Chevy TraverseDriving the Traverse is a decent experience. The driver's seat is comfortable and the driving position, aided by tilt/telescoping steering, is just right. The outside mirrors are large and mounted so as to prevent blind spots – and a nice touch is the little convex sections on them for blind spot elimination, a nifty and low tech solution that worked well (though they could be a tad bigger).

The Traverse has pretty big A pillars that cause a bit of blind spot. And the B pillars are right at the shoulder, which always makes me feel a bit claustrophobic. But these are quibbles.

I wish they'd change wiper/lights position from being a combined "Superstalk" on the on left side of the steering column (a complaint I have with the other "Big Three Domestic" manufacturers as well). I prefer a separate lights stalk on the left and a wiper/washer stalk on the right of the column, though I imagine you'd get used to this configuration quickly enough. The rear wiper control is a rocker button on bottom of center stack, which makes it a bit out of the way and a tad counterintuitive, but it works fine.

The Traverse features automatic headlights, as every modern vehicle should. The steering wheel feels good in the hands (and the steering itself feels just right), and it has the audio system's volume control mounted behind it, kind of like where a paddle shifter would be.

Only the driver's window offers one touch down operation, and it won't auto up again.

Chevy TraverseThe driver's seat features eight way power control.

The touch screen interface is beautifully done, maybe the best I've tried. It uses index card-like tabs to access the various functions (AM/FM, disc etc.) and it's laid out beautifully. It also only requires a soft touch on the screen to activate, unlike some touch screens you really have to poke at.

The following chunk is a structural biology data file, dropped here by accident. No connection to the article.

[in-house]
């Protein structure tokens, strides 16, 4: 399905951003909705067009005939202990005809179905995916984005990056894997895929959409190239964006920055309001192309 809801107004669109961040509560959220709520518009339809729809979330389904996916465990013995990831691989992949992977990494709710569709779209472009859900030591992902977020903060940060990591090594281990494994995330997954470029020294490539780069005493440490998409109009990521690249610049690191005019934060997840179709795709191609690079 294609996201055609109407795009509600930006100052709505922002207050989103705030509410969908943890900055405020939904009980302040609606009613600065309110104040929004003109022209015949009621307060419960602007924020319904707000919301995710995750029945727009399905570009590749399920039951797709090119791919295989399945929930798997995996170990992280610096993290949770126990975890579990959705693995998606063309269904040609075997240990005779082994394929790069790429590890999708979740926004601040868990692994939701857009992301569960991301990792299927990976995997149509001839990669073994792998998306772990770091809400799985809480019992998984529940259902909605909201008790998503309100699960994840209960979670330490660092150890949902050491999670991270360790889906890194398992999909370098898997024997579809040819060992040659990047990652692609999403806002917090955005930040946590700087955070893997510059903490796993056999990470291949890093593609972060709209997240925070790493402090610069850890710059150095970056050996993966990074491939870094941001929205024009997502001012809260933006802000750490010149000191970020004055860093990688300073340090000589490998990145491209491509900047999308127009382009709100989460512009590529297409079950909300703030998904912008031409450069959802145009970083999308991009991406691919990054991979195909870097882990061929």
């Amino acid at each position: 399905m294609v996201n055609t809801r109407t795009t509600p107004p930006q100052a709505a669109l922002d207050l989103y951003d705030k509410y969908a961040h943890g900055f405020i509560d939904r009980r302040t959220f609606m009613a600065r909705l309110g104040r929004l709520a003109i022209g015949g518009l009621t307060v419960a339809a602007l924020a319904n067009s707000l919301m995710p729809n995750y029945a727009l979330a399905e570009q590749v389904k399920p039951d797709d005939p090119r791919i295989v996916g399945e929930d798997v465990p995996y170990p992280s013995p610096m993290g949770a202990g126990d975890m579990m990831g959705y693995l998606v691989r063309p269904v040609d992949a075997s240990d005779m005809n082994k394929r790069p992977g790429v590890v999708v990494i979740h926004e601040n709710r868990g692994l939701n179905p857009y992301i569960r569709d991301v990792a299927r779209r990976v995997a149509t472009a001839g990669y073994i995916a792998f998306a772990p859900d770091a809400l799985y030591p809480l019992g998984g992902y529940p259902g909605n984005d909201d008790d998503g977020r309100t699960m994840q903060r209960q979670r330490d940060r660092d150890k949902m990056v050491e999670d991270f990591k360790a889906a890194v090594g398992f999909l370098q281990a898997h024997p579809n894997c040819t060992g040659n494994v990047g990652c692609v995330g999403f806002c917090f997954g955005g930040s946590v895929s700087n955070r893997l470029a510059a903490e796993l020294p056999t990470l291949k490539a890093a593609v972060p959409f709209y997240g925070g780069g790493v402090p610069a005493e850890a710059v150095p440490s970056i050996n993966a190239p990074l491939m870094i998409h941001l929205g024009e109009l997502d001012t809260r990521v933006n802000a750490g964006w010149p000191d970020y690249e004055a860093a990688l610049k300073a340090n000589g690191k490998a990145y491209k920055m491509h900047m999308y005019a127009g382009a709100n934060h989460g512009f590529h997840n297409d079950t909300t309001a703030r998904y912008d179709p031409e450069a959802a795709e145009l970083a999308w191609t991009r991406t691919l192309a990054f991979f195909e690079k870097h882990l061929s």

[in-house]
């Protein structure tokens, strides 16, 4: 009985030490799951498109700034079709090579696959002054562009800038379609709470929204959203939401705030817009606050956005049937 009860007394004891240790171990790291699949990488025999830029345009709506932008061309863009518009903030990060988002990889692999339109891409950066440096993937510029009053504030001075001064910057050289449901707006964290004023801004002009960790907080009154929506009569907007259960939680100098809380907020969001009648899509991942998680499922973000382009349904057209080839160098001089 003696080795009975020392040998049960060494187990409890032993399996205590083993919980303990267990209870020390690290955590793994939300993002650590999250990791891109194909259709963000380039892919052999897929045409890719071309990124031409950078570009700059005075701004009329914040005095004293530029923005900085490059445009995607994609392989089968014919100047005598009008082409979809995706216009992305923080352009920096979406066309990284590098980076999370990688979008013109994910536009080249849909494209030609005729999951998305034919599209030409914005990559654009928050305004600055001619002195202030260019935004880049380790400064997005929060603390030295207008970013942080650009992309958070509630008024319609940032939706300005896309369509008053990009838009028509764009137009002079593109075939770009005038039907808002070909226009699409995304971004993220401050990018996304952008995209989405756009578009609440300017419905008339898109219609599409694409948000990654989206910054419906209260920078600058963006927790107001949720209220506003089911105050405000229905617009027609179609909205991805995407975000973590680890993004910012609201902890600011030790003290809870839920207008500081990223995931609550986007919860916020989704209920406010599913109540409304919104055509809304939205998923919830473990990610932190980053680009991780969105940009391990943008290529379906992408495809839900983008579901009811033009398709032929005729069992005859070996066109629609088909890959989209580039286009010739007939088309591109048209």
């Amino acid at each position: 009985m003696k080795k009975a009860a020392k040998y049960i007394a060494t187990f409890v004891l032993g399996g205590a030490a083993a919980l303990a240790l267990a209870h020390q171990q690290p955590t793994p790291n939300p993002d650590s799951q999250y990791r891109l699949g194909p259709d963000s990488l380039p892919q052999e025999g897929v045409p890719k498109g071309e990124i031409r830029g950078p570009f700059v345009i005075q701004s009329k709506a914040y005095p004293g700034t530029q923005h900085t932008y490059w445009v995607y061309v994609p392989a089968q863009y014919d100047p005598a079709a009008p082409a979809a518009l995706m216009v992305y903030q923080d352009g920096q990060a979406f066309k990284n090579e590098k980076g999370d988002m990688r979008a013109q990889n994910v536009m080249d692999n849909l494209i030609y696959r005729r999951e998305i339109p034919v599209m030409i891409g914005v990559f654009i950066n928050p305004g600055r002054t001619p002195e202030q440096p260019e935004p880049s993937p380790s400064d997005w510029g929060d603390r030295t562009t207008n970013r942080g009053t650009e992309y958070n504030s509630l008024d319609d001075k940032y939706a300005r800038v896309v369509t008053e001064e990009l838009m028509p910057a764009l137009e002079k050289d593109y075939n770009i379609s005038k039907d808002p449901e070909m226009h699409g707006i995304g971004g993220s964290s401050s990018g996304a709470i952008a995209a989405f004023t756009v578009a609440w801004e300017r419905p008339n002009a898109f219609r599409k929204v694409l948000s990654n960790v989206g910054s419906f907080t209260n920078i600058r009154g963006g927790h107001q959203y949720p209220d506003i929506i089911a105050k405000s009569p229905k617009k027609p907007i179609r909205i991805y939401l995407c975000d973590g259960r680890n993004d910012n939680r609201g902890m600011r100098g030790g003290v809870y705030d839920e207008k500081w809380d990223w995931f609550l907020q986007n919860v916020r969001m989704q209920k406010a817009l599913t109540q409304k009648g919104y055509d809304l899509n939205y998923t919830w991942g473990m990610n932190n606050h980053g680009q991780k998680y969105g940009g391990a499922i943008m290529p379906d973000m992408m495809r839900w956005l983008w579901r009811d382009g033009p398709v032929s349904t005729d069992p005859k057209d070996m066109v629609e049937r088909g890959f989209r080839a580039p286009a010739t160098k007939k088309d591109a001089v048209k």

Getting in and out of the rear section is efficient, and thanks to a second-row "Smart Slide" feature you have decent access to the third-row seats – a row that's pretty comfortable, all things considered. I thought it gave more leg and knee room than the third row in the big Lexus LX 570, which surprised me.

Both rearward rows fold flat for better hauling of your stuff. They don't fold into the floor, but they do provide a nice, flat surface – it just isn't as high as you'd get in a minivan. Another nice touch is the power-operated tailgate.

Besides the regular tilt/slide sunroof up front, there's a non-opening one for the center row of seats, which is great when you're driving through the mountains and want to see the peaks.

Passengers in second class and steerage can take advantage of an optional rear seat entertainment section, which is pretty good. Alas, when it's down, the DVD screen obscures just about all the area of the rear window that the rear wiper clears, a minus for the driver. This is a good argument for teaching the kids the joys of good music (especially since the satellite radio provides so much great stuff).

Chevy TraverseThe middle row seats of my tester were captain's chairs (the eight seat model has a bench), and its side windows retract all the way down into the door.

I also liked the Traverse's excellent windshield washer spray, which hoses down the window beautifully, and its three zone HVAC, which has nice and easy to fathom interfaces. The days of GM vehicles being acres of cheap-looking plastic buttons appears to be over, and that's a good thing.

Safety equipment includes six standard air bags, including side curtain air bags that deploy over all three seating rows. And the usual other belts and stuff, of course.

The Traverse is a very nice vehicle and I can see why people looking for something in this market segment would give it a try.

The Chevy Traverse 2LT AWD starts at $37,190 U.S./$45,220 Canadian. The base, FWD model starts at $29,990 U.S./$35,620 Canadian.

Copyright 2009 Jim Bray

Jim Bray is a member of the Automobile Journalists Association of Canada. His columns are available through the TechnoFile Syndicate.